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  Services » Regional Services » Plant and animal pests » Pest plants » Yellow flag iris

Yellow flag iris

Yellow flag iris
Iris pseudacorus

Progressive containment
Reduce the amount of yellow flag and limit the locations that have it.

Why it is a pest plant

Progressive containment
Reduce the amount of yellow flag and limit the locations that have it.

Production threat Environmental threat Public threat

Identifying features

Yellow flag iris is native to Europe, Asia and North Africa. Introduced to New Zealand as an ornamental garden plant, it has since spread to sites throughout New Zealand.

Yellow flag iris forms dense stands that can displace native species and restrict access for recreational activities. Some infestations are the result of deliberate plantings, but most spread is by prolific seeding or by fragmentation of root rhizomes (horizontal stems that send out roots and shoots). It can also invade and displace low lying pasture and is toxic to livestock. The largest established stands grow on both sides of the Waikato River, particularly downstream of Hamilton, but the species is also establishing elsewhere. It typically inhabits the margins of lakes, rivers or drains.

Related species

Stinking iris (Iris foetidissima) is related but unlike yellow flag iris, it is not aquatic. It is a smaller plant with dull yellow-green flowers and its crushed leaves have a foul smell.

Responsibility for control

All landowners/occupiers in the Waikato are responsible for controlling yellow flag iris on their properties and are required to work with Waikato Regional Council in areas where control programmes are in place. Yellow flag iris is also banned from being sold, propagated, distributed or included in commercial displays.

How to control yellow flag iris

Physical control

Plants identified in gardens should be dug out. Ensure all root fragments are removed and disposed of at a refuse transfer station.

Herbicide control

Cut and inject

Smaller infestations may be controlled by ‘injecting’ glyphosate or metsulfuron herbicide into the rhizome (fleshy root).

Spray application

'Weed wipe' or spray with glyphosate or metsulfuron plus a penetrant.

Safety when using herbicides

  • Follow the instructions on the manufacturer’s label.
  • Always wear protective clothing.
  • Always minimise the risk to your other plants.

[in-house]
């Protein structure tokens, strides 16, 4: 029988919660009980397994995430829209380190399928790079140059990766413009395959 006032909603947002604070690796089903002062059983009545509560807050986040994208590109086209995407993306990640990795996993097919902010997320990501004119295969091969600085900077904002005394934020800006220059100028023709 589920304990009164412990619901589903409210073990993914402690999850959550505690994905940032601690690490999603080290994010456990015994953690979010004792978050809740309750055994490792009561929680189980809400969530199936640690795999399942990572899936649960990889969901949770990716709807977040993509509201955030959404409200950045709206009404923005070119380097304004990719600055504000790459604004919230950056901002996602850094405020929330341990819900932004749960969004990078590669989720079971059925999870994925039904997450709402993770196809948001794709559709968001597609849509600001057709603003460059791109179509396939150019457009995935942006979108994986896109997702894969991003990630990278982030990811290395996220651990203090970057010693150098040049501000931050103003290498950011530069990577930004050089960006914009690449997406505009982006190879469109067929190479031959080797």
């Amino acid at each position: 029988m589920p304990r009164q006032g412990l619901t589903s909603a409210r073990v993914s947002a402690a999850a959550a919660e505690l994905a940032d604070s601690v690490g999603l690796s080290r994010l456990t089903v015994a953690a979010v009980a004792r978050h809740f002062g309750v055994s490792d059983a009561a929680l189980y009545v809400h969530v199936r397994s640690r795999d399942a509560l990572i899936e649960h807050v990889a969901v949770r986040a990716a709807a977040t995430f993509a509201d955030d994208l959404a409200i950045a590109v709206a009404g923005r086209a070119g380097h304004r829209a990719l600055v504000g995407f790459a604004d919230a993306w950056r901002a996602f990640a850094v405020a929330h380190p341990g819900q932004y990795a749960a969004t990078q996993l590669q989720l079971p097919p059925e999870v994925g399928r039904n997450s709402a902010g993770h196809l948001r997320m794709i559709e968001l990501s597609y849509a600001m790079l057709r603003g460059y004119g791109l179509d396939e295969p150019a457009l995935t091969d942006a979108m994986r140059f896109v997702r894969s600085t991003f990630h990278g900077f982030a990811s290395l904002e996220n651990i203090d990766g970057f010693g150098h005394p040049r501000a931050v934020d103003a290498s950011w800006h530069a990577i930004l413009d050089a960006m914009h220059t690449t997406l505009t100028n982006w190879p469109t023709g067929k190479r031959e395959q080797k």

• Contact the supplier for further advice.

Summary of herbicides and application methods for control

Herbicide

Application


Glyphosate or metsulfuron plus a penetrant Spray application - weed wipe
Glyphosate or metsulfuron Cut and inject
Herbicide rules will apply. You may need to notify neighbours if spraying. The Waikato Regional Plan explains the agrichemical (herbicides) use rule in section 6.2
If applying herbicide over water, a resource consent may be required. Please check with Waikato Regional Council before you begin.

 

Management

After initial control, it’s important to:

  • clean out the site again at least annually to control regrowth
  • stop weeds invading by replanting with non-pest plants (preferably native plants) once regrowth is no longer a problem.

More information

Advice

  • For advice and additional information on control methods, call our pest plant staff on freephone 0800 BIOSEC (0800 246 732).
  • Chemical company representatives, farm supply stores and garden centres can also be good sources for advice.

Publications

View, download or order the following publications or call our freephone 0800 800 401.

  • National Pest Plant Accord (Manual of plants banned from sale, propagation and distribution) ($10.00 plus GST)
  • Plant Me Instead! (Plants to use in place of common pest plants) (free)
  • Waikato Regional Pest Management Plan (RPMP) (free) (Section 5.69, page 163)
  • Waikato Regional Council pest guide (free)
  • What makes a pest a pest? A summary of the Waikato Regional Pest Management Plan (free)

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